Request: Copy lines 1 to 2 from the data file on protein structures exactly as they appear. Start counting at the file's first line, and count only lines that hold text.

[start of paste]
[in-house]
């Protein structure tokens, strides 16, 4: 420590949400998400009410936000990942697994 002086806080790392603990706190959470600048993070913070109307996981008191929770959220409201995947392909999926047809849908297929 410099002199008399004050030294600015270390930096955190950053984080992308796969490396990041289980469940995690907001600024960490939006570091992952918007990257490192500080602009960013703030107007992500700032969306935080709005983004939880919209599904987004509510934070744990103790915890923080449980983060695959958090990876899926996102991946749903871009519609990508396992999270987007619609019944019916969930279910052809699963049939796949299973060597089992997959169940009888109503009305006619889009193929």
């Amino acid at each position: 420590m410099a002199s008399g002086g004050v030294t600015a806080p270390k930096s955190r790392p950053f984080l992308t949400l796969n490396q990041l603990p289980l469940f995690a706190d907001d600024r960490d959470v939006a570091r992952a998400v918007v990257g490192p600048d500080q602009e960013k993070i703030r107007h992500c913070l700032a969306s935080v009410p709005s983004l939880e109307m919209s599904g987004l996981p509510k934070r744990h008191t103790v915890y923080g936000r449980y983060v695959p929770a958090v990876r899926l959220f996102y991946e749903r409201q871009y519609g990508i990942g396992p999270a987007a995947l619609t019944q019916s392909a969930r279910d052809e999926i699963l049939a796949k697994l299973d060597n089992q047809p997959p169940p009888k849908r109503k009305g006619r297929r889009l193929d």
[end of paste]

[in-house]
């Protein structure tokens, strides 16, 4: 420590949400998400009410936000990942697994 002086806080790392603990706190959470600048993070913070109307996981008191929770959220409201995947392909999926047809849908297929 410099002199008399004050030294600015270390930096955190950053984080992308796969490396990041289980469940995690907001600024960490939006570091992952918007990257490192500080602009960013703030107007992500700032969306935080709005983004939880919209599904987004509510934070744990103790915890923080449980983060695959958090990876899926996102991946749903871009519609990508396992999270987007619609019944019916969930279910052809699963049939796949299973060597089992997959169940009888109503009305006619889009193929």